Fig. 1. The virtuous cycle of healthy longevity by which societies can have a strong social compact with social cohesion and equity at its core; catalysed by investments in key enablers; and by addressing disrupters.8

 SDOH: social determinants of health
Superscript number: refer to REFERENCES

What is needed now are robust studies in a real-world environment to validate effective programmes, and where the evidence can be contextualised and translated into sustainable interventions at scale. Considering the above possible solutions, we identified Queenstown township, with its demographics and housing mix as outlined below, and located within Singapore’s National University Health System’s catchment area, to be an ideal study site.

The Health District @ Queenstown (HD@QT)

Queenstown is a Singapore community of approximately 95,900 residents in 2022; 22.2% are over the age of 65, qualifying Queenstown as super-aged; 80.2% of its residents live in Housing and Development Board (HDB, a statutory board under Ministry of National Development responsible for public housing in Singapore) apartments. Queenstown’s demographic and socioeconomic profile is representative of what the whole of Singapore will look like in 2026 when 21% of its resident population is expected to be over the age of 65.

HD@QT was conceived with 4 goals in mind: (1) increase healthy longevity by increasing healthspan to approximate lifespan; (2) enable purposeful longevity (i.e. a long life facilitated by enjoying activities, which align with one’s beliefs and values) by helping people remain engaged through work, volunteerism, lifelong learning and reskilling; (3) strengthen intergenerational cohesion such that each generation sees the value in other generations; and (4) support a community for all ages thus allowing people to live a life of meaning with dignity in the setting they choose. This is co-led by HDB, National University Health System and National University of Singapore, in partnership with public and social sectors, and with input from an international advisory panel.

Since HD@QT’s October 2021 official launch, work has been organised along 6 workstreams: preventive health and care delivery, purposeful longevity, planning and design of the built environment, technology, communications and engagement, and evaluation. Co-design directs HD@QT’s initiatives and rigorous research is used to assess the efficacy of interventions in achieving one or more of the abovementioned goals, along with the abilities to scale up and be sustainable. The first 2 workstreams synergise where there are opportunities (e.g. the creation of micro-jobs by the second workstream assists the first workstream by providing manpower), while the remaining 4 workstreams enable the first 2 (see Fig. 2). All workstreams operate through the principles of co-design with residents and stakeholders, and implementation and behavioural science.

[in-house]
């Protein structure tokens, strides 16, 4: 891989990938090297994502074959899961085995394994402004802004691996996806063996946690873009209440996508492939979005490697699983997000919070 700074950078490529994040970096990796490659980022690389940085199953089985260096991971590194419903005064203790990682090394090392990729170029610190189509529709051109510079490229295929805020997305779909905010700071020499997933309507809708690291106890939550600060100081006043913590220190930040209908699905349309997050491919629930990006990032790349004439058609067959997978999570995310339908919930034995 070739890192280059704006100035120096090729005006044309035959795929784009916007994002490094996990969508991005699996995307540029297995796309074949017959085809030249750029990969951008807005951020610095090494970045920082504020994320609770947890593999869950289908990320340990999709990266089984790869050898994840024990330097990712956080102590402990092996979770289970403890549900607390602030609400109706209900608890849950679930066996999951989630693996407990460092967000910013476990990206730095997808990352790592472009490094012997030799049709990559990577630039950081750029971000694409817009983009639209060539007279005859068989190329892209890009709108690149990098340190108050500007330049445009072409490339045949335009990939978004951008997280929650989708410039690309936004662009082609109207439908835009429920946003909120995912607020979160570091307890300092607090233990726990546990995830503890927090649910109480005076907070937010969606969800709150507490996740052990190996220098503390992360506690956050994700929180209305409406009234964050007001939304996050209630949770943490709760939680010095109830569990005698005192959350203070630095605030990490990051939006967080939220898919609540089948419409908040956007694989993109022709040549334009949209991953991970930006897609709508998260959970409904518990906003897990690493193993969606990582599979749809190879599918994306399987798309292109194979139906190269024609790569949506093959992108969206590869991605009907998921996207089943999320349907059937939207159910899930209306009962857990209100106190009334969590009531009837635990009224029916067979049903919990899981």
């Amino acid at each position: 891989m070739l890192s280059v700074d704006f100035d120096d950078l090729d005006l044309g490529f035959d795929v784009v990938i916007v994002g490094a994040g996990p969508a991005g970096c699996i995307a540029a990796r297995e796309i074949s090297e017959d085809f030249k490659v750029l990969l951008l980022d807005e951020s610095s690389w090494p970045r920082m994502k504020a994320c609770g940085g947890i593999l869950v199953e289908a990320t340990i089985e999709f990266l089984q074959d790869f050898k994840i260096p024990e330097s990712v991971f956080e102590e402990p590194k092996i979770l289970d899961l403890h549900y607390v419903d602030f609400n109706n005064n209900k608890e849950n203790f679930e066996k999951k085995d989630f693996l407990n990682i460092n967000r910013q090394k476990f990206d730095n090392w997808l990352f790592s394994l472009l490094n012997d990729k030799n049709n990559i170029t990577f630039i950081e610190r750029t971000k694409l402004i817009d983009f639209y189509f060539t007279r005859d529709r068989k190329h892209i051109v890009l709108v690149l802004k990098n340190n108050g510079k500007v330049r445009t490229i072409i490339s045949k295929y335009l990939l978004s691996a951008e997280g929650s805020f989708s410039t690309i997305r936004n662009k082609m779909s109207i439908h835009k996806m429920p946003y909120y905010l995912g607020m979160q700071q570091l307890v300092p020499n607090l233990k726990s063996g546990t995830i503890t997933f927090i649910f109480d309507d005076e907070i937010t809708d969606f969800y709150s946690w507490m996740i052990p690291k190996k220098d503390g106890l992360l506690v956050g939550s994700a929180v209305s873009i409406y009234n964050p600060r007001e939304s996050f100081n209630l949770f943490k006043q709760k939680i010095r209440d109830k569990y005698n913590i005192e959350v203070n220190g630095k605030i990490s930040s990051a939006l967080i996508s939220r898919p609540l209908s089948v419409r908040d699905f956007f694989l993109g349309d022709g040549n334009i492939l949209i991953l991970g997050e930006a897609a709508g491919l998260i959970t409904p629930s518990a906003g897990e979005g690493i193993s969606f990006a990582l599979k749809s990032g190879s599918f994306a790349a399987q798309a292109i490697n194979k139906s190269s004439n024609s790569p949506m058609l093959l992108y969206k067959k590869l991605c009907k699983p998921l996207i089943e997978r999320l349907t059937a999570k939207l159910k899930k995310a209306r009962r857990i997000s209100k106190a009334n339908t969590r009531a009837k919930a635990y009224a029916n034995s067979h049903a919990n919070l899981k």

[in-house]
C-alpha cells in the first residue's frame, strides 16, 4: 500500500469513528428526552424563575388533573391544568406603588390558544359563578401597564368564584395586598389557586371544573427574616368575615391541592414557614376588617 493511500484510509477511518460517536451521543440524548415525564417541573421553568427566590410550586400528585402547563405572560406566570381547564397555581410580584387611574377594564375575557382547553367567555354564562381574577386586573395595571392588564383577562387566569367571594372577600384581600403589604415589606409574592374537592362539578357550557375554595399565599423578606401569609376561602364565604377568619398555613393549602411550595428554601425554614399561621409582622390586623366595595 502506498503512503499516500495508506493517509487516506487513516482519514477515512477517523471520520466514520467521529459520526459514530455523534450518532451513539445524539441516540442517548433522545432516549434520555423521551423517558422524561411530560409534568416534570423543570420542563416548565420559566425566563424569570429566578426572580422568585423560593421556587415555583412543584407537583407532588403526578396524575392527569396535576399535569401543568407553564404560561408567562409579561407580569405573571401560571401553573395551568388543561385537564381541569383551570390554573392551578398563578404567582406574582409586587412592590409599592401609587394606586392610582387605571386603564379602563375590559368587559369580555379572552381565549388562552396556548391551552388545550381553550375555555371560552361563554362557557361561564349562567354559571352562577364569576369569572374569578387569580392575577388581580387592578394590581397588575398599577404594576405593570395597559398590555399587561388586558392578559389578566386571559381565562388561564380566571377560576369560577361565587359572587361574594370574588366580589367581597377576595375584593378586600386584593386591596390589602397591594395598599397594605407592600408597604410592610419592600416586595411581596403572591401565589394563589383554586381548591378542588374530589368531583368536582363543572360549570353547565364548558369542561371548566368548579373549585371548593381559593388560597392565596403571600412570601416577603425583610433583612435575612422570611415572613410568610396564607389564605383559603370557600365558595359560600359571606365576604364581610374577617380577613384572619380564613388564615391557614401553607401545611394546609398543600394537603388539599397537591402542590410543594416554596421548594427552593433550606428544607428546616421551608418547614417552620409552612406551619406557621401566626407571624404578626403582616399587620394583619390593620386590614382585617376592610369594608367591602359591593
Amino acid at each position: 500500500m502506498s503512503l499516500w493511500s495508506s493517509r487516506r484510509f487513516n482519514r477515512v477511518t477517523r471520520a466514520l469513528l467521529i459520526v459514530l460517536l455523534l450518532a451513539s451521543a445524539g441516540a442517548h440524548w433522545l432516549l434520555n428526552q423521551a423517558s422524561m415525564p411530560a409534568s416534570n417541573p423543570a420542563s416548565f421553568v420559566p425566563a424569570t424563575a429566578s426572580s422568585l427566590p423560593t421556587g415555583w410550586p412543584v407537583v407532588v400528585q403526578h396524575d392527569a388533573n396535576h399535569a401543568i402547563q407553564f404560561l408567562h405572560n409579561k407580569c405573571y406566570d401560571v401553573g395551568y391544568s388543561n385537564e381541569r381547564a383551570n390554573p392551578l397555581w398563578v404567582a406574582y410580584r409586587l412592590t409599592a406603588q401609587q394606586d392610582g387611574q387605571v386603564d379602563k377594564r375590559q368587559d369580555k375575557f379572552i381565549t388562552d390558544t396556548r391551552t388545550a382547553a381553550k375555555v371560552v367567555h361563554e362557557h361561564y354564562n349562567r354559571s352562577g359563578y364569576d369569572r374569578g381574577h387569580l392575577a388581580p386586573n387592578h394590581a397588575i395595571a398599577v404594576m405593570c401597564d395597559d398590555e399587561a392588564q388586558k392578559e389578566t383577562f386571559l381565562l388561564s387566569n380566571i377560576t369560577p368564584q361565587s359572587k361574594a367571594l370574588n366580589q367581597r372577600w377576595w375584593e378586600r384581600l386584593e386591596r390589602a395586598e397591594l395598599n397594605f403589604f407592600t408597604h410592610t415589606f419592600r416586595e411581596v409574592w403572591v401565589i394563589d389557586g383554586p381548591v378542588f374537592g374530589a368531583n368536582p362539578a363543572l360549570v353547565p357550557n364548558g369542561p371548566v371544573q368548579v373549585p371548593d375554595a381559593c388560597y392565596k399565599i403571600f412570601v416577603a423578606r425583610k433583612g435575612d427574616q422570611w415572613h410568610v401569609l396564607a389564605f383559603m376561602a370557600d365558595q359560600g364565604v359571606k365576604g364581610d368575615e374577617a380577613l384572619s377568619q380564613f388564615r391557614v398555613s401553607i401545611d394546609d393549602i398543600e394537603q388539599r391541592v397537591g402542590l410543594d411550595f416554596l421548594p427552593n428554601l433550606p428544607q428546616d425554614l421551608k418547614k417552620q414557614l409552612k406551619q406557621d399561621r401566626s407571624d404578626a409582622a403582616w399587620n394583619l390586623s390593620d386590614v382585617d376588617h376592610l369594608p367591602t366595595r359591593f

Fig. 2.  Health District @ Queenstown workstreams (in blue) driven by co-design, communications, and behavioural and implementation science (in orange).

Examples of programmes in each of the workstreams include:

  • Preventive health and care delivery

Testing the optimal size, composition and ratio of an embedded, integrated healthcare and social services team to residents within public housing. This is to develop the trusted relationships required to improve health education, screening, vaccinations, medication and appointment compliance, and to address social determinants of health.

  • Purposeful longevity

Development of Ibasho hubs9 that advocate for the recognition of older persons as valuable assets, empowering them to contribute meaningfully to their communities, developing micro-jobs to strengthen financial security, and trigenerational community engagement to mitigate ageism and promote social cohesion through intergenerational bonding.

  • Planning and design of the built environment

Working with HDB at the apartment unit, apartment block and neighborhood levels to reduce the risk of falls; encourage independent living, social interaction and physical activity while delivering services into the community and homes; and enable the use of technology. A Built Environment Well-being Index framework is being created to assist HDB in future development and refurbishment of Singapore’s public housing.

  • Technology

Identifying and testing technology that is effective, scalable and sustainable to enable independence for older people; assist in identifying residents at increased risk of poor health; and facilitate preventive health and care delivery.

  • Evaluation